Homer Cass sat in his hospital room looking out the window Monday morning, patiently waiting for his visitors to arrive.
A few minutes later, his son and grandson approached the other side of his window through one of Tucson Medical Center’s patios, calling him on their cellphone and placing it on speaker on the windowsill.
After putting a stop to visitations in March due to the coronavirus, TMC started allowing window visits about two weeks ago. People can see their loved ones through hospital room windows while they talk on the phone for up to 30 minutes.
Cass’ son, Richard Cass, and his grandson, Jason Cass, wore masks and leaned into the window to see Cass while they talked.
“You know, talking is great, but being able to actually get your eyes on him, I think it’s good for him, too, and also kind of helps him stay upbeat and motivated to get done what he needs to do to be able to get out of here,” Richard Cass said.
Judy Rich, president and CEO of TMC, said that as a nurse she understands how important it is for patients to be surrounded by their loved ones while they heal.
“When a person comes to the hospital, they need emotional support and they need to feel safe,” Rich said. “They need to feel connected to people that they love and there’s a real sense of isolation when that cannot occur.
“So the real driving force behind this was the understanding that people can feel quickly depressed and isolated in the hospital if they have no connection other than a phone call to a family member.”
Besides its four-story orthopedic and surgical tower, TMC is the largest single-story hospital in the country, with 95% of its rooms on the ground floor and more than 30 patios.
Visitors can often access the outside of a patient’s room without having to enter the hospital, Rich said. For those who do have to go through the hospital to be escorted to a courtyard, the hospital provides masks and takes everyone’s temperature as they walk into the building.
“It’s one of those moments where we realized that our unique architecture was really going to serve us well in this very special time,” Rich said.
The hospital rolled out the new visitation policy slowly, initially with one unit. Now, two weeks in, about six to 10 people a day visit hospital patients, Rich said.
The new visitation policy has allowed Homer Cass to see his wife of 50 years twice in the 13 days he’s been at the hospital, Richard Cass said.
“Her health is not great, so she doesn’t come all the time,” he said. “But I’ve been able to bring her a couple of times and I know that being able to see each other, it’s helped both of them, it made them both feel a little better.”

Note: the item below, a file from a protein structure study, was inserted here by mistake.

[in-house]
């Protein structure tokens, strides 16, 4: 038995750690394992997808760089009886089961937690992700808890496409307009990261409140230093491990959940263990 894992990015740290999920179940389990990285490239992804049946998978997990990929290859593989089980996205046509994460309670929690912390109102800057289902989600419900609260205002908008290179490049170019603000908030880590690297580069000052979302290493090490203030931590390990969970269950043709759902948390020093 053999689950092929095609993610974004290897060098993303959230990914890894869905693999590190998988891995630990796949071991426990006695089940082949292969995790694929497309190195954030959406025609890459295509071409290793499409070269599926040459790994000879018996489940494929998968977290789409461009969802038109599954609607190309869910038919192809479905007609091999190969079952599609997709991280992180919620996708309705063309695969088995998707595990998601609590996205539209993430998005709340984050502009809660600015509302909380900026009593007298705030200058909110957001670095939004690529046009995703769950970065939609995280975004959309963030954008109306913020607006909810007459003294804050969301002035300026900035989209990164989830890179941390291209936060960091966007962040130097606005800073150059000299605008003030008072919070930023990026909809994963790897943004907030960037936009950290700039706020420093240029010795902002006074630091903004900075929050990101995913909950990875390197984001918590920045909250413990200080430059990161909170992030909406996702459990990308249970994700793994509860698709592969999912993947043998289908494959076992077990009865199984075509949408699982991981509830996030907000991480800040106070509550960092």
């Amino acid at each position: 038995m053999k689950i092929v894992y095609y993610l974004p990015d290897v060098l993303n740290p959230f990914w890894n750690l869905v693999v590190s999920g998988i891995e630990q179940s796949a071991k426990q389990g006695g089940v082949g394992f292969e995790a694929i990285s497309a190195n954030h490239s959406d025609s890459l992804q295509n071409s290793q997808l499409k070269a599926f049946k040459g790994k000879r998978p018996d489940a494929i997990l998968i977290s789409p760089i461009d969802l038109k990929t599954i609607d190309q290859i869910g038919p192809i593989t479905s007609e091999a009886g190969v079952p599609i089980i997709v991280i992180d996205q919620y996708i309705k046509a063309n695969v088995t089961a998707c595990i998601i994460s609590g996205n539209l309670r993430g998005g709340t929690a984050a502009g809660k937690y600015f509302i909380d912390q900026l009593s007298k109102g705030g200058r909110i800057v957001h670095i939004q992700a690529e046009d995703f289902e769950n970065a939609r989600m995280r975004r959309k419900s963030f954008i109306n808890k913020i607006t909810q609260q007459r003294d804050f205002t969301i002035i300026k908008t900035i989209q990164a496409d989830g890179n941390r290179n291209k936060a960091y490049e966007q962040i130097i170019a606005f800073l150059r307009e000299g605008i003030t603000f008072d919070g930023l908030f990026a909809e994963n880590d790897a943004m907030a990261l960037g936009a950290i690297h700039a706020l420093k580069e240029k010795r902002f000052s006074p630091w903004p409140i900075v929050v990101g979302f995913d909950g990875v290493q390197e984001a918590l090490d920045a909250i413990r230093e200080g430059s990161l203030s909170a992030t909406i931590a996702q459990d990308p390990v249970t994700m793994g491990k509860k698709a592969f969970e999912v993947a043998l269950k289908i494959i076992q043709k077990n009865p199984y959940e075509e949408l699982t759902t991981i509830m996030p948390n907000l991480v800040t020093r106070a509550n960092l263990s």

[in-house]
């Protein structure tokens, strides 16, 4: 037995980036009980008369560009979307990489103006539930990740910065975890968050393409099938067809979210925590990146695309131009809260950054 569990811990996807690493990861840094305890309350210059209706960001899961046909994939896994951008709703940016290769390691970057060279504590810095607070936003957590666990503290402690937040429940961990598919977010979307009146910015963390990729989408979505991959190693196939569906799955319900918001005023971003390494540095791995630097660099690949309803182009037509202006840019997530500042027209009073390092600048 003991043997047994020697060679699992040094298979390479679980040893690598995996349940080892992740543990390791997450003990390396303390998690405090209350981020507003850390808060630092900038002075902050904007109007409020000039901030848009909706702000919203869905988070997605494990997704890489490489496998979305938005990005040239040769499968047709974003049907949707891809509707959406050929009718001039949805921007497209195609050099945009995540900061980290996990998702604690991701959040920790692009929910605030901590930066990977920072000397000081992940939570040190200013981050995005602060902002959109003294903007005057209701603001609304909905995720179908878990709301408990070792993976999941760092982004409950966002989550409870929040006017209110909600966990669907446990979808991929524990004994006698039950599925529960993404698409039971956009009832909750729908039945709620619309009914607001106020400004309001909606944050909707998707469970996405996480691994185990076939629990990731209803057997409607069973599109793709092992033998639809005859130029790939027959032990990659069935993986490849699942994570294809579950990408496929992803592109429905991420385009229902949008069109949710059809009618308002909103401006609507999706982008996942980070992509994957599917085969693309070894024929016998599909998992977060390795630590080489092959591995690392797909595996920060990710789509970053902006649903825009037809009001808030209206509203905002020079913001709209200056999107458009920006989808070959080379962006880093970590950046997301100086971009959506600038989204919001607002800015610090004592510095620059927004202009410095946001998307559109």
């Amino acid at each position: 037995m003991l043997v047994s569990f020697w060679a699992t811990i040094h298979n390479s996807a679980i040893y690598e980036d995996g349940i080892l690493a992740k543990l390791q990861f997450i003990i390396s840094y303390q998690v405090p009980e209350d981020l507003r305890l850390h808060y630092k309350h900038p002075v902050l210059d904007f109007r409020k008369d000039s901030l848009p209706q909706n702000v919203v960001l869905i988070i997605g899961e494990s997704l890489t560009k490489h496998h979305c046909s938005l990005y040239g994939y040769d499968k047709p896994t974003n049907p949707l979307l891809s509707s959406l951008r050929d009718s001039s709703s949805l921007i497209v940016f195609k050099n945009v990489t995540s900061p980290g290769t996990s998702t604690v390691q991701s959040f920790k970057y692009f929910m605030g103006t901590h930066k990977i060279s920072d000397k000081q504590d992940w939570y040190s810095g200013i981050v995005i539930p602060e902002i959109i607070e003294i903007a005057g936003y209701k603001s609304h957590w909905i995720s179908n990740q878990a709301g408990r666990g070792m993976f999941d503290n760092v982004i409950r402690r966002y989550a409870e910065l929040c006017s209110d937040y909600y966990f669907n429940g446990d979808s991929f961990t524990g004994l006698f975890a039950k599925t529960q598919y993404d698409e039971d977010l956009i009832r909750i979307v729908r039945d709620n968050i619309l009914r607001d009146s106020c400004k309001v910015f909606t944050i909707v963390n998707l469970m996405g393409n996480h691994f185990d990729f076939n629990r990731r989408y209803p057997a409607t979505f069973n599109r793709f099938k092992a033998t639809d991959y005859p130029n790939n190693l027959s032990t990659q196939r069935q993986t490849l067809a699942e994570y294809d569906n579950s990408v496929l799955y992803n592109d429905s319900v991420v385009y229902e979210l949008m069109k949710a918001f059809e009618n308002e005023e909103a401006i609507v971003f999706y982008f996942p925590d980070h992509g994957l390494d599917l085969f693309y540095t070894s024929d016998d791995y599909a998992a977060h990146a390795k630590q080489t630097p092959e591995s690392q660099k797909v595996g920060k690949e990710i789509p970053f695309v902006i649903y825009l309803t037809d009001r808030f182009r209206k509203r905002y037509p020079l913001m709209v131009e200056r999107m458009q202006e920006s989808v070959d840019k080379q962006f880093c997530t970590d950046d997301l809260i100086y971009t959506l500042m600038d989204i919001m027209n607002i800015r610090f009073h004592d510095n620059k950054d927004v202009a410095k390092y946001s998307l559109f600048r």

Homer Cass and his wife live in Bisbee. He was admitted to TMC with severe abdominal pain, he said.
“As it turned out, I had a mass growing on the side of my colon,” Cass said.
The mass was removed Saturday, and by Monday he said nurses were asking him to get three walks in each day to help his rehabilitation.
“Hopefully it’s not too much longer and we can get you out of here,” Richard Cass told his father. “Hopefully, the more walking you do the better, and things start working the way they’re supposed to.”
“Well, I’m trying. That’s really all you can say,” Homer Cass said.
“You just gotta keep doing what they’re asking,” Richard Cass said.
Not being allowed to visit in his dad’s room has made it difficult for Richard Cass to get information about his dad’s health and progress sometimes as information often gets passed on from doctors and nurses to Cass, who then has to relay the information to Richard. He said his dad could get easily confused because he’s on pain medication.
“But we’ve always been able to call the nurses and find out from them, ‘OK, this is what he’s telling us. Can you confirm it? Or can you tell us what’s happening?’” Richard Cass said. “And they’ve been real good about giving us information.”
Richard Cass said the family was worried when they realized his father would be admitted to the hospital during the pandemic, as people with severe cases of COVID-19 are being admitted at TMC.
“I understand they’re in a separate section of the hospital, but it was a concern,” he said. “But it sounds like they’re doing everything that they need to do to make sure that everything’s separated and they’re keeping clean, doing hand washing and wearing a mask and everything that they should be doing. So I think they’re doing a pretty good job of managing it.”